This is a continuation of my Linear Algebra series in which I break down how to generate some Islamic Art inspired patterns using Matrices and Vectors. In the previous post I showed how these patterns can be generated easily in Python using Numpy and Matplotlib. I created an initial displacement vector which was then rotated to trace out simple primitives. These were duplicated and transformed in various ways to create a complex tiling pattern.

In this post, I will implement a similar pattern generator in Houdini's VEX. I assume the reader has working knowledge of Houdini and using vex code in wrangles. If you haven't used Houdini before, I highly recommend it as a platform for prototyping computer graphics algorithms. Side FX have an amazing development team, a great online user community and lots and lots of fantastic learning material. Here are a few links to get you going:

Learning Paths

Entagma

Peter Quint

To the Houdini initiate/guru, the code below may scream over-complication, so I have also included a more production friendly implementation using vanilla sop nodes. The vex implementation is designed more to demonstrate the underlying maths and also show some useful matrix and array operations in vex. These operations will be useful to us in future posts.

All of the code and an example houdini hipfile can be found in the Learning Machine Learning github repo here:

**Installation**

To install, we need to save the file al_jabr.h into the following directory (you'll need to replace the username and Houdini version):

windows:

C:\Users\$USERNAME\Documents\houdini16.0\vex\include

linux:

$HOME/houdini16.0/vex/include

Now in an attribute wrangle set to detail mode (evaluate once), you can use the following two lines to create the geometric pattern:

`include <al_jabr.h>;`

aj_al_jabr();

**Primitive Shape**

We'll start off with the basic primitive shape function. Given a number of sides, a scale parameter and a position vector, this function returns an array of point position vectors. These points trace out the vertex positions of our basic primitive shape.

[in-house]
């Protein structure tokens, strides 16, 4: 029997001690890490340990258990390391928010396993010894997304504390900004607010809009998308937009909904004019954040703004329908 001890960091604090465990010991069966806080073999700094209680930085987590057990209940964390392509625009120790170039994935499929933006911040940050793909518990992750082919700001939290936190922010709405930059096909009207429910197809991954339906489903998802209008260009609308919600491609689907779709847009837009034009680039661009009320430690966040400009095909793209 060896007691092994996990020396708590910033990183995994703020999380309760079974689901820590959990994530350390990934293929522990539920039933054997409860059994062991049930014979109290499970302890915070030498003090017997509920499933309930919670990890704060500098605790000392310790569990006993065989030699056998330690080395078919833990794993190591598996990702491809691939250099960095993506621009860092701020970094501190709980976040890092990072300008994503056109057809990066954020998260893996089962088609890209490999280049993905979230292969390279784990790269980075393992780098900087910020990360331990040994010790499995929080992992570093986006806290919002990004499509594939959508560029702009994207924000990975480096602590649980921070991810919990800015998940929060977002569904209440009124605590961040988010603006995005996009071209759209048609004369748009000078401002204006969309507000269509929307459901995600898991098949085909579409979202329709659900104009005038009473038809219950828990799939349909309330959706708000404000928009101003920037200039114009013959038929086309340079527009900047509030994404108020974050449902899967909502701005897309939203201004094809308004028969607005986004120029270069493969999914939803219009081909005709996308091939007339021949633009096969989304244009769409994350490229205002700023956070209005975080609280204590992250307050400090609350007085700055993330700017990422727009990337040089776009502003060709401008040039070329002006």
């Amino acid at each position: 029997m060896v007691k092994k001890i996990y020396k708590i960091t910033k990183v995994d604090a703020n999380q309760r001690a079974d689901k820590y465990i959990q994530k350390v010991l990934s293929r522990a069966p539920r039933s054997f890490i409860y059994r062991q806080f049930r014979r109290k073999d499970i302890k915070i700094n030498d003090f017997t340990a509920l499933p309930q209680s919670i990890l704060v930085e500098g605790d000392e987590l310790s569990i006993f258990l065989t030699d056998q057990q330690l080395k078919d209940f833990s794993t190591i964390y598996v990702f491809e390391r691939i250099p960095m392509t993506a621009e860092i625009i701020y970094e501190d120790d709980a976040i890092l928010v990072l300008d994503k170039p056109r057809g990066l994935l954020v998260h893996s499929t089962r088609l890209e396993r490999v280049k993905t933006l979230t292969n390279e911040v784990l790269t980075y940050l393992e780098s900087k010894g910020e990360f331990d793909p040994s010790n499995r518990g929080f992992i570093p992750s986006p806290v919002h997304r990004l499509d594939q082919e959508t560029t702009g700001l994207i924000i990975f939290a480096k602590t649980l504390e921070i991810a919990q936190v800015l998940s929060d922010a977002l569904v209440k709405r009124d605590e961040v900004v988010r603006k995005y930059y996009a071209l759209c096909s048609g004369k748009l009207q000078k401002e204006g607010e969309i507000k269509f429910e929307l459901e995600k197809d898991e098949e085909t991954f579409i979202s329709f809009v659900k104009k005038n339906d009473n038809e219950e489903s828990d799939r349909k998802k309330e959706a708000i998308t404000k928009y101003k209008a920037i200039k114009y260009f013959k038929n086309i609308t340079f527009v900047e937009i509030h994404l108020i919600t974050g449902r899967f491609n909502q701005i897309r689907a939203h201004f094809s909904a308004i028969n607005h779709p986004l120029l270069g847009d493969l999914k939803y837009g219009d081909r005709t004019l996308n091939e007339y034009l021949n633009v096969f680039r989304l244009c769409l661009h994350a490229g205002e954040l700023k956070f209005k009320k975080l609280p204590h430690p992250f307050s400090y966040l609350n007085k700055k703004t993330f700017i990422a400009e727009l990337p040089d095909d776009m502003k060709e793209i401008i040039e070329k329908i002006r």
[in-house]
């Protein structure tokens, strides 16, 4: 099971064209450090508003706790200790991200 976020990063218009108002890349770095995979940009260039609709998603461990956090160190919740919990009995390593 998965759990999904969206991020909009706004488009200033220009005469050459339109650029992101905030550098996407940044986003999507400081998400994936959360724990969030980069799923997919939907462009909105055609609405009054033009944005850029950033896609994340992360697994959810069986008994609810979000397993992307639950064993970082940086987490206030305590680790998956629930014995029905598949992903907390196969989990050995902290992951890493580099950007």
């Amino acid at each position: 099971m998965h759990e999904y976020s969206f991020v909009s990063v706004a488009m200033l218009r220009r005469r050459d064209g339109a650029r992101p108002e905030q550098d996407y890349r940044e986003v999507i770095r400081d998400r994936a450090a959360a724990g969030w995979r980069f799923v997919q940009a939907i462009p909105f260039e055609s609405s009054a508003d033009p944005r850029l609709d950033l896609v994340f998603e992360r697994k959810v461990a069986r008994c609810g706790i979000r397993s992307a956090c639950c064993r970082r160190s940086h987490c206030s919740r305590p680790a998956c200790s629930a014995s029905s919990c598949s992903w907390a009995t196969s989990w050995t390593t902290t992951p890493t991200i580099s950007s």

Please note: we are using 3 dimensional vectors for the positions as Houdini internally promotes them to 4 dimensional Homogeneous Coordinates. This allows the use of Affine Transformation Matrices which can represent composite Scales, Rotations, Translations, Shears and Projections all within a single matrix form.

This function demonstrates some key ideas:

1 - Using the maketransform function to create a 4x4 transformation matrix

2 - the snippet `append(pts, startP*R)`

shows how to add elements to an array by using iteration.

**Add Edges**

The next function will take an array of point positions and add vertices and edges to draw a shape. It uses the addpoint, addvertex, and addprim functions which are all used to create procedural geometry the smallest components. A shape_id integer parameter is included so that we can stamp each shape we draw with a unique id. This will allow us to apply unique operations to each shape later on in this tutorial

This function demonstrates some key ideas:

1 - Using `addprim`

, `addpoint`

and `addvertex`

- these are building blocks to create more complex geometry in Houdini

2 - `addattrib(geoself(), "prim", "shape_id", shape_id)`

- this is an example of how to set attributes as you create geometry

3 - `geoself()`

- this is a shortcut function to return a pointer to the current geometry

We can use both functions to generate a single pentagon:

**Utility Functions**

The following two functions will be used to produce more complex arrays of primitive shapes. `aj_transform_pts`

is a helper function to apply a transformation matrix to an array of points. `aj_add_edges`

is an extension of `aj_add_prim_edges`

to support more complex structures.

**Putting it all together**

The previous functions should give us the ability to create many varied geometric patterns. Much fun can be had playing around with different base primitives and applying differnt transformations and symmetries. I opted for 5 sided shapes as they seemed to give some very interesting patterns. The following final functions make up the algorithm that i used to create the following image:

These functions demonstrate the following ideas:

1 - the `translate`

and `scale`

functions transform the given matrix (in my case the identity)

2 - in Houdini, when a pointer to an existing object is passed into a function as an argument, this is called a variadic argument

3 - the snippet `append(pts, rot_pts)`

shows how to concatenate two arrays without using iteration

**Compiler Directives**

Before we end this post, i will briefly explain the compiler directives that are present at the beginning and end of al_jabr.h

These directives prevent the header file being loaded twice which is standard practice in C based languages. More info can be found here. For some reason that is beyond my wrangle understanding, these are essential for use when importing externel vex libraries into wrangles. Info can be found in the following forum post

I hope you enjoyed this post, and I look forward to seeing any work that you make using the code (please comment below)